Tuesday, February 23, 2016

PLANETARY TREMORS: Strong 4.9 Magnitude Earthquake Rattles California - The Biggest In More Than A Year; Study States That California's "BIG ONE" Could Trigger Super Cycle Of DESTRUCTIVE QUAKES! [MAPS]

USGS earthquake location.

February 23, 2016 - CALIFORNIA, UNITED STATES - A 4.9-magnitude earthquake shook just after 4 p.m. Tuesday about 22 miles outside of Bakersfield, according to the U.S. Geological Survey.

The quake is the biggest earthquake in California in more than a year, according to the USGS. Lucy Jones, a USGS seismologist, told KPCC that Tuesday's earthquake is the biggest shake the state has had since 2014's 5.1 in La Habra and the 6.0 Napa earthquake.

There was also a 5.7 earthquake offshore in January 2015, and a 4.8 that came close just a week ago (it was a 4.77, while this was a 4.9).

"All of California is earthquake country, this is a relatively less common site down under the basin — but we have seen earthquakes here before," Jones said.

USGS shakemap intensity.

The earthquake was reportedly 13 miles deep, which is why it was felt as far away as the Los Angeles area, Jones said. According to KPCC's earthquake tracker, 280 people have reported they felt the quake.

There were no injuries or damages reported, Kern County Fire Department spokesperson James Dowell told KPCC.

A map from the USGS shows locations of where people felt the shake, and how big of an impact the shake had.

To tell USGS what you felt, fill out the "Did you feel it" report on the agency's website. - SCPR.

California's "BIG ONE" Could Trigger Super Cycle Of DESTRUCTIVE QUAKES - Study! 

A major earthquake – the Big One – is statistically almost certain in California in the coming decades, and there is even worse news below the ground: it is likely to be followed by a series of similar-sized temblors, according to a leading seismologist.

The current relatively quiet seismic period – in which “far less” energy is being released in earthquakes than it is being stored from tectonic plate motions “cannot last forever,” said University of Southern California earth sciences professor James Dolan while delivering a new paper during the Seismological Society of America conference in Pasadena.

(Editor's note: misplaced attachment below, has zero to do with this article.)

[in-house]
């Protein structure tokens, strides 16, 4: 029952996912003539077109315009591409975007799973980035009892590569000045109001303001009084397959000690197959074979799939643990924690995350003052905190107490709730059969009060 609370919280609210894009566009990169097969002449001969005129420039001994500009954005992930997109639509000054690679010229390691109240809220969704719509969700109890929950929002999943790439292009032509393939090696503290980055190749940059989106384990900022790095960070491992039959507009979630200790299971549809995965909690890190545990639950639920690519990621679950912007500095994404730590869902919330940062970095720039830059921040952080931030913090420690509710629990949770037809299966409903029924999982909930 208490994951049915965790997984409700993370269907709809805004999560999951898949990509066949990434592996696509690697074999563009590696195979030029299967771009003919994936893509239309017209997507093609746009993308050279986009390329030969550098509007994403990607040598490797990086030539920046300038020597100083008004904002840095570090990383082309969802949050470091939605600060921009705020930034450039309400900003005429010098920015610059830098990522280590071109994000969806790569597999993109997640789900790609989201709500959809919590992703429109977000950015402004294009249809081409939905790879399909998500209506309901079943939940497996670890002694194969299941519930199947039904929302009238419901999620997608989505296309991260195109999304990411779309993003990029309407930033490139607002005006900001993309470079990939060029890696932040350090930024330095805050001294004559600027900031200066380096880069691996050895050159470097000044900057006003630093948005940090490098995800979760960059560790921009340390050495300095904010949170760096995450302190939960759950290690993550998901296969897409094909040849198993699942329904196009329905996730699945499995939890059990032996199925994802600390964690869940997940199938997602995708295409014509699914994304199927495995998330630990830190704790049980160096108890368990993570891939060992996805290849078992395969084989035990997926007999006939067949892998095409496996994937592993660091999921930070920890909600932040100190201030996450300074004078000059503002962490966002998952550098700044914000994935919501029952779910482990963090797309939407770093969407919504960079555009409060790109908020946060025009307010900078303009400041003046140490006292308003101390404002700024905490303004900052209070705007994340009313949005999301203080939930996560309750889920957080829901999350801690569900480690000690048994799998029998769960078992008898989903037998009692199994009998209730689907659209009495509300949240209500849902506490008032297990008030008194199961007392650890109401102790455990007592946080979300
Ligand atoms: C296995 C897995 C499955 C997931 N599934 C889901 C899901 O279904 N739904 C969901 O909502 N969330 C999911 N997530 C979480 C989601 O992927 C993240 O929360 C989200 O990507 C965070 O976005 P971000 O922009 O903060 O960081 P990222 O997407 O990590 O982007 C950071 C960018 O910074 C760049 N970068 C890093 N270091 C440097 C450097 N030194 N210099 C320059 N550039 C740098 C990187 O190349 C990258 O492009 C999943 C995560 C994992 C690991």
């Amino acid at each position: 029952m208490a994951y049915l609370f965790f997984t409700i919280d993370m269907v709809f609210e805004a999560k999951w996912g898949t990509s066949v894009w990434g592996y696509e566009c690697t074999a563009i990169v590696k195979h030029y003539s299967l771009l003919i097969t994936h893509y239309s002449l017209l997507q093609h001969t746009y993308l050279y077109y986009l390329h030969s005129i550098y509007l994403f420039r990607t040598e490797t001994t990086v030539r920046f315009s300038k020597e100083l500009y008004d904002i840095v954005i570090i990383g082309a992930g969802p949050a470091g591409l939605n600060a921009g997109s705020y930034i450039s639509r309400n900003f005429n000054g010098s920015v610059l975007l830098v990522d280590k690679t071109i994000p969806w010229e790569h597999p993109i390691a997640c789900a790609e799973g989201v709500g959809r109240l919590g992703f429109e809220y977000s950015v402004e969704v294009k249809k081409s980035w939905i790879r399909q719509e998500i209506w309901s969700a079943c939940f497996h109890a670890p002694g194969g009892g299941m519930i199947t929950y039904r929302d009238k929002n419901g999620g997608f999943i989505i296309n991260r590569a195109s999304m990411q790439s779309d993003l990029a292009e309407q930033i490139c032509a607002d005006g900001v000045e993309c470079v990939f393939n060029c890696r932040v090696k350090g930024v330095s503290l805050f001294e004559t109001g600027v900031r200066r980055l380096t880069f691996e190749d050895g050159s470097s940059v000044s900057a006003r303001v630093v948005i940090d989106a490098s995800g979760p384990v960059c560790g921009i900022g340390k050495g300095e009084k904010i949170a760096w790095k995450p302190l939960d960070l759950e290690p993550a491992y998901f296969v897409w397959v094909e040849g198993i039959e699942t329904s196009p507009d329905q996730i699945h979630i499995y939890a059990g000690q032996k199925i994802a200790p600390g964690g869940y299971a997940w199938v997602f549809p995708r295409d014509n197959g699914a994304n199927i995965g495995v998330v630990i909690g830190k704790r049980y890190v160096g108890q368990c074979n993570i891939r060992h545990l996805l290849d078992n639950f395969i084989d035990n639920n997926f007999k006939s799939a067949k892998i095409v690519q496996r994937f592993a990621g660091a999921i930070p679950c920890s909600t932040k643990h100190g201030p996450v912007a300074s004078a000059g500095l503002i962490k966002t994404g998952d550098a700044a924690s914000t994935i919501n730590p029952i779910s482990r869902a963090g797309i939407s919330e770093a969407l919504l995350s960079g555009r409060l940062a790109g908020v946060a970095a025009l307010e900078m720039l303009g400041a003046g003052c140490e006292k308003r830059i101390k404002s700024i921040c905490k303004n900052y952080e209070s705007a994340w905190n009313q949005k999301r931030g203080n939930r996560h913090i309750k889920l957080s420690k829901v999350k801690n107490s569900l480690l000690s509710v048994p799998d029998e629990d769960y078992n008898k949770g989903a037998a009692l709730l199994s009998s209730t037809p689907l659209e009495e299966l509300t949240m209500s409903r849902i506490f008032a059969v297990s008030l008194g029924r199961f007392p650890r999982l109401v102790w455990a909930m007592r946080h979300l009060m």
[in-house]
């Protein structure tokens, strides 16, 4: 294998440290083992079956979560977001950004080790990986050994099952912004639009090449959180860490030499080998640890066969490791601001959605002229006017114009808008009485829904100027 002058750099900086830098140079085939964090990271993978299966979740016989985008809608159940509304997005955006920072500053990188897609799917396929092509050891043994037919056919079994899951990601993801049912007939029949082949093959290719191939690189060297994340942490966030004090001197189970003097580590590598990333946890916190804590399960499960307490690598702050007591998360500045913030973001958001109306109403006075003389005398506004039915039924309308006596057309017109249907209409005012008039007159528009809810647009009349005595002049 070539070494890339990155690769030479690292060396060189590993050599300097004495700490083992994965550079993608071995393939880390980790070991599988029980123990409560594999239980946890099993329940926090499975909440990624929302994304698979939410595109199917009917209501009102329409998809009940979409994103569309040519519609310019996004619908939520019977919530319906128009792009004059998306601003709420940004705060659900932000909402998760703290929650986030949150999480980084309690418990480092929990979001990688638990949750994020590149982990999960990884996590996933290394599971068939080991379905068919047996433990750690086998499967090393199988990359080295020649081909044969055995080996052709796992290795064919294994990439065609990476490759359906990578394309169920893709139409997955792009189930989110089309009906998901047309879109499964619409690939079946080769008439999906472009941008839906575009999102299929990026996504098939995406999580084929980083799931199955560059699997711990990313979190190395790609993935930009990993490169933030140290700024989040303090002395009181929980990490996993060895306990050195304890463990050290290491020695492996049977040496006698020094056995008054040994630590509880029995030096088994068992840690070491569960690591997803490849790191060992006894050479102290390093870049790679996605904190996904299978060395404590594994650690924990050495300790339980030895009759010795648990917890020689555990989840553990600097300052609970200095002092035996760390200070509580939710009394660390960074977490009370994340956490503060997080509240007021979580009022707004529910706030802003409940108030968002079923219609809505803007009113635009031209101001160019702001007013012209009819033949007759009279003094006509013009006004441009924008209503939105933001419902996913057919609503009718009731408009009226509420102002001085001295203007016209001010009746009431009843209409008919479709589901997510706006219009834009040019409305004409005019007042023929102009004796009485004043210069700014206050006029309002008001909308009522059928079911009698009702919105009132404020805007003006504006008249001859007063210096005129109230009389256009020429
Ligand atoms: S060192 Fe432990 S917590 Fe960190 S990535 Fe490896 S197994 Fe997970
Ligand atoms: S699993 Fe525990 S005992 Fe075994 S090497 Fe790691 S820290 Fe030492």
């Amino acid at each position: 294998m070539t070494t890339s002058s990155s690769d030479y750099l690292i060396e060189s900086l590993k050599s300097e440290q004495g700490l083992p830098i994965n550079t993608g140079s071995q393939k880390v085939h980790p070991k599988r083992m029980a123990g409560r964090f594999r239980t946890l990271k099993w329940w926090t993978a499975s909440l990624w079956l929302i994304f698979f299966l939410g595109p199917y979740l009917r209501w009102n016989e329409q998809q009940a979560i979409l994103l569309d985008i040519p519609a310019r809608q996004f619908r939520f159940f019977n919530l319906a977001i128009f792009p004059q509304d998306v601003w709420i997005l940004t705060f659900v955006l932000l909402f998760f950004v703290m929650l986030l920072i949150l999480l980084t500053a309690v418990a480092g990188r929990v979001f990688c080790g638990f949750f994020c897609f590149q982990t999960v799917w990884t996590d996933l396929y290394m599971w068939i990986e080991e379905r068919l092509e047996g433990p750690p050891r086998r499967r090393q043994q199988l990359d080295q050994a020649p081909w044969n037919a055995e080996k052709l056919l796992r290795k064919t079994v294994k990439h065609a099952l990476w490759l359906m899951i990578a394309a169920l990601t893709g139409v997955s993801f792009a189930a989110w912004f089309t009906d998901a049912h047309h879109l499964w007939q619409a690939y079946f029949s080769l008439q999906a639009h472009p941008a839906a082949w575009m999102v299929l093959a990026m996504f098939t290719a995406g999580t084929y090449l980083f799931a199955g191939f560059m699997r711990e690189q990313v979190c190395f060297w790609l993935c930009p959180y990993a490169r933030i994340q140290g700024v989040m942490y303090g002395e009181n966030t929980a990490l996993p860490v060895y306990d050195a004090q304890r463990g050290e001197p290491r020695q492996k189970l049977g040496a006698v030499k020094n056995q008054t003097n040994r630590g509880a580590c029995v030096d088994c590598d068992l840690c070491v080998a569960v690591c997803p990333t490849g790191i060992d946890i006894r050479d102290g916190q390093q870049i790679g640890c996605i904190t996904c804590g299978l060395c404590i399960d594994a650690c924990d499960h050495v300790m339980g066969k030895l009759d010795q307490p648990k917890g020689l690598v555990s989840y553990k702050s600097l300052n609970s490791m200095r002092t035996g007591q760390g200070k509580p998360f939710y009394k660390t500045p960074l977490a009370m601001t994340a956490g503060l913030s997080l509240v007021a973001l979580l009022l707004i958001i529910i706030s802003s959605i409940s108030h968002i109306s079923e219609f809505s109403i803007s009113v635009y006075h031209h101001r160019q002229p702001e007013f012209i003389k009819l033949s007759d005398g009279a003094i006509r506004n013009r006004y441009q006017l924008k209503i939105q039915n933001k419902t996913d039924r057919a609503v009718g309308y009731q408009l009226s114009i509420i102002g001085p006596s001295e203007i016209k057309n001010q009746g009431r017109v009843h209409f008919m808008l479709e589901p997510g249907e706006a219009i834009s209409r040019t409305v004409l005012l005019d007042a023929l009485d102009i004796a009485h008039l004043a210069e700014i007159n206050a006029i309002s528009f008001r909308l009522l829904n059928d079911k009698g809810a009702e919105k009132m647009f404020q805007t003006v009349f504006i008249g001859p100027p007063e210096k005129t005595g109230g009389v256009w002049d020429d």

Image from usgs.gov

“At some point, we will need to start releasing all of this pent-up energy stored in the rocks in a series of large earthquakes,” Dolan stressed.

The earthquake could spark a “super cycle,” meaning “a flurry of other Big Ones, as stresses related to the original San Andreas fault earthquake are redistributed on other faults throughout Southern California,” he said.

Earthquake fault heightens California tsunami threat, experts say http://fw.to/ahAEFkh

While there would not be a literal cannonade of destruction, the earthquakes could come just decades apart, like, for example, the 7.5 major quake in 1812 on the San Andreas fault, followed by a 7.7 in 1857.

Incidentally, that was the last major earthquake in that system, one of the factors that led the US Geological Survey to conclude last month that there is a 7 percent chance of an earthquake measuring 8.0 or greater on the Richter scale to occur in California in the next 30 years alone.

Scientists behind the March report said that the fault lines in California – which is home to almost 40 million people – are much more interconnected than previously thought, and similarly claimed that “tectonic forces are continually tightening the springs of the San Andreas fault system, making big quakes inevitable.”

The 1906 San Francisco earthquake struck the coast of Northern California at 5:12 a.m. on Wednesday, April 18.

Dolan made his discovery while studying the Garlock fault line ‒ state’s second-biggest. He said the Garlock was “switched off” for 3,500 years before creating four major earthquakes from 250 AD to 1550. During that period, the fault lines were moving four times as fast, as during the pause.

“We’re not focused especially on the seismic threat posed by the Garlock,” said Dolan.

“This study focuses on the deeper scientific significance, the more general importance of how faults interact with one another over long time and distance scales, and fundamentally on helping us to understand how faults store and release energy,” he added. “These are issues of absolutely basic importance for our understanding of seismic threats from all faults.”

The most destructive recent earthquake in California was the Northridge in 1994, which caused more than 50 deaths and $20 billion worth of damage despite its modest magnitude of 6.7. - RT.

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